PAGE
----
P0305 is a fairly common trouble code with the Honda Pilot. It’s and OBD2 code and stands for:
P0305: Misfire Detected → Cylinder 5
P0305 is certainly a cause for concern, and should be considered a threat to the drivability your Pilot. The nice thing about P0305 is that it’s a cylinder specific trouble code, which makes diagnosing the problems simpler than P0300, which means that the cylinders are randomly misfiring.
Fixing P0305 should be considered a high priority. Unlike a lot of the OBDII codes, this code has to do directly with engine combustion. It also can cost money to ignore it, since driving with a misfire can damage the vehicle’s catalytic converter. The engine is also not firing all of the fuel, so raw fuel is also passing through Cylinder 5 into the exhaust. Mileage may suffer as well when your Pilot has P0305 as well.
Honda Pilot P0305 Definition
P0305 is a cylinder specific misfire code, which means that Cylinder 5 is misfiring and causing it. An important thing to understand when finding the location of Cylinder 5 is that it’s going to be the fifth cylinder in the firing order. It won’t be the fifth cylinder that you might see when looking at the engine.
Pilot P0305 OBDII Code Symptoms
- The P0305 trouble code will trigger the Pilot’s service engine soon light.
- The vehicle itself may begin to run rough. It depends on how serious the misfire is.
- The vehicle may produce excess vibration, especially at lower RPM.
- Fuel mileage may suffer.
- You may smell raw gas coming from the tailpipe.
- The vehicle may backfire.
P0305 Trouble Code Diagnosis- Honda Pilot
There are quite a few things that can cause the P0305 trouble code to trigger the Honda Pilot. Here are the most common problems that may cause it. They are presented somewhat in order from most to least likely to be causing the code:
- Bad Spark Plugs– Spark plugs are one of the most common causes of P0305. Take a look at the electrodes and see if they are in good shape. Most vehicles now come with iridium plugs that need changed very infrequently. That being said, the plugs are a great place to start. Here’s a great video on how to see if a spark plug is bad.
- Spark Plug Wires– On most modern engines, the plug wires are not nearly as long as they once were, but they can still go bad. Here’s how to tell if your plug wires are bad (video).
- Coil Packs– Coil packs rarely go bad, but when they do, they can certainly cause P0305 in your Honda Pilot. Replacing a set can be very expensive. Here’s how to test them.
- Bad Fuel Injector– If you have a fuel injector that has gone bad, it won’t be able to properly atomize the fuel and you’ll get the P0305. Here’s a good video on how to diagnose an injector, it can be a little tricky. This is definitely not the place to start.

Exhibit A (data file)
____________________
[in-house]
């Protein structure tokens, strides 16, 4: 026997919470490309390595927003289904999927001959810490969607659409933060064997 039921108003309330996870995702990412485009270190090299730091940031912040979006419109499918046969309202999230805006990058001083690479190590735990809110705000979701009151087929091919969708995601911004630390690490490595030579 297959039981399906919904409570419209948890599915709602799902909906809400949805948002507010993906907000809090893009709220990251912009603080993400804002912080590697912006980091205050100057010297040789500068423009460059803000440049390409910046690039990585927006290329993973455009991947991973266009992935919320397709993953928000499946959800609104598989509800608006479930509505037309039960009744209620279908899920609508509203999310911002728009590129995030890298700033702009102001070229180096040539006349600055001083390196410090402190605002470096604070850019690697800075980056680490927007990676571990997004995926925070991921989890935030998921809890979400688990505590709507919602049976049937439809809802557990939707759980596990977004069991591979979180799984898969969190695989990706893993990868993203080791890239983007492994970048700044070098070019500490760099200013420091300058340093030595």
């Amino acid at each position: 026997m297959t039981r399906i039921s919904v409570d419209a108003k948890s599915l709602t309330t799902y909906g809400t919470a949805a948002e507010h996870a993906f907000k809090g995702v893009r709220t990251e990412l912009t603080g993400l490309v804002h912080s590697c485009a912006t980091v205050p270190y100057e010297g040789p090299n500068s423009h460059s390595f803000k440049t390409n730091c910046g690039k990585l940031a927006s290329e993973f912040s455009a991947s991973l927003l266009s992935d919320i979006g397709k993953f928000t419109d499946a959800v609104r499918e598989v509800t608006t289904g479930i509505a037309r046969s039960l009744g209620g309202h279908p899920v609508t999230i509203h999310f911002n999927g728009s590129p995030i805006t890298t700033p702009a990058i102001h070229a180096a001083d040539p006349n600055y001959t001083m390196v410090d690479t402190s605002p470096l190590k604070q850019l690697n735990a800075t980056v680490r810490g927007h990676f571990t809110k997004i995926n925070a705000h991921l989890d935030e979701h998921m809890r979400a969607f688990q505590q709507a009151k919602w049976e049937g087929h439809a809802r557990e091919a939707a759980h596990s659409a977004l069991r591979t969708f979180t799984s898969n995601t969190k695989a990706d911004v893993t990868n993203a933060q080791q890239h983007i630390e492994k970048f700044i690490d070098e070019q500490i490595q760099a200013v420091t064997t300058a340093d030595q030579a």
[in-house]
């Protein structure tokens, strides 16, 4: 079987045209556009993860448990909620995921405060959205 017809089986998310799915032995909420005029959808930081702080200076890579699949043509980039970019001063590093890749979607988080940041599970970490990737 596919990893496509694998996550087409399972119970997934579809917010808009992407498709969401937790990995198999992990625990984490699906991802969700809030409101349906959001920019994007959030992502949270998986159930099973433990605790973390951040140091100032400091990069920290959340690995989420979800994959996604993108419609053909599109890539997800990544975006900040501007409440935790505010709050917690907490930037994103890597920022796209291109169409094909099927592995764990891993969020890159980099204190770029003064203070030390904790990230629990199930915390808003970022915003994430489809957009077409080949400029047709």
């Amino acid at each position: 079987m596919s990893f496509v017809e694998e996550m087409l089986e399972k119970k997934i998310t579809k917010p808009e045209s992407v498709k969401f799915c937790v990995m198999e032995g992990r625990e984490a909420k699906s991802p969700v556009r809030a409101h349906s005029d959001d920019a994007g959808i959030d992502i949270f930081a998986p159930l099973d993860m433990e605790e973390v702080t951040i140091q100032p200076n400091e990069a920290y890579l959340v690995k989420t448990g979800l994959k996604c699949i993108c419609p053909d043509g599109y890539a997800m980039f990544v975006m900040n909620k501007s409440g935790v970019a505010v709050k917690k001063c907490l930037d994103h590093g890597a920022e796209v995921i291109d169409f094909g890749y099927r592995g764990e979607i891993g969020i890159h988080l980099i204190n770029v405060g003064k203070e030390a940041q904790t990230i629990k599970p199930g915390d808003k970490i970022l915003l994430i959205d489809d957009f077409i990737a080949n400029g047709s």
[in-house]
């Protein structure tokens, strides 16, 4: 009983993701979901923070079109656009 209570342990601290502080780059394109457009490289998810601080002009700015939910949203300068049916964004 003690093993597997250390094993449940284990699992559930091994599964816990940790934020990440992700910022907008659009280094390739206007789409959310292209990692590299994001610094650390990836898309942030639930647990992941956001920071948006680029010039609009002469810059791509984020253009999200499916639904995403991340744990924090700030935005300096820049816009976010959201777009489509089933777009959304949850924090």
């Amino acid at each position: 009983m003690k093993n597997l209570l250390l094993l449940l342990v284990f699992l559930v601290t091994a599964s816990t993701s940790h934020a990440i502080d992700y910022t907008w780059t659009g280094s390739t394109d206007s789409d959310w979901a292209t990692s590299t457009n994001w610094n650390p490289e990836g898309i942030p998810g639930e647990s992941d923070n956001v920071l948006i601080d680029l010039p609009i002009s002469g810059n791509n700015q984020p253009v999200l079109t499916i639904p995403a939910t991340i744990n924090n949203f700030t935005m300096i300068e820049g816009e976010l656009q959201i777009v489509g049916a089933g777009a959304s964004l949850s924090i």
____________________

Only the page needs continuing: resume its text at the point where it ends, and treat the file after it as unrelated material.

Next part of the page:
- Vacuum leak– If your Pilot has a vacuum leak, it can be very difficult for it to get the right air/fuel mixture. This will cause the cylinders to misfire and it’ll throw the P0305 if the leak is around that specific cylinder on the intake manifold. It’s easy (and kind of fun) to chase one down. Popular Mechanics: How to find a vacuum leak.
- Cam or Crank Sensors– This one is very unlikely, but it does happen. If the ECU is not getting the right signal from these sensors, the vehicles timing is not going to sync up and it’ll misfire.
- Low Compression– If you have a leaking head gasket, bent valve, cracked head, etc.. that would cause compression to not be as high as it should, you’re going to get P0305. You should also feel the vehicle is down on power as well.
Most Common P0305 Fixes
If you follow the items listed above you should be able to fix the P0305. Here’s how to go about it:
Inspect and test the parts of the ignition system around the cylinder to determine whether or not you need to replace the coil packs, plugs, or wires. Most of the time one of those three things will end up being the problem.
You need to reset the trouble codes and swap the coil pack, wire, and plug from Cylinder 5 to another cylinder. If you get a different P030X code, you’ll know that one of those three components is bad, since by moving those components you have changed which cylinder the trouble code has registered in. After that, Go ahead and replace them or have them tested. It’s an easy, and cheap method of determining if your ignition components have gone bad.
After that you would want to test the fuel injection system. There are links above that’ll show you how to do that. If that doesn’t work, it may be time to do a compression test and see if you have a leak in that cylinder.
Is P0305 a Serious Concern?
P0305 is cause for concern and left unfixed can leave you stranded or make the vehicle virtually un-drivable. Fixing the problem causing the code to fire can save you time and money and keep your Honda Pilot from breaking down. Quick action may also save your catalytic converter from going bad. Good luck diagnosing the issue. If there is anything that you would like to add please leave a comment below.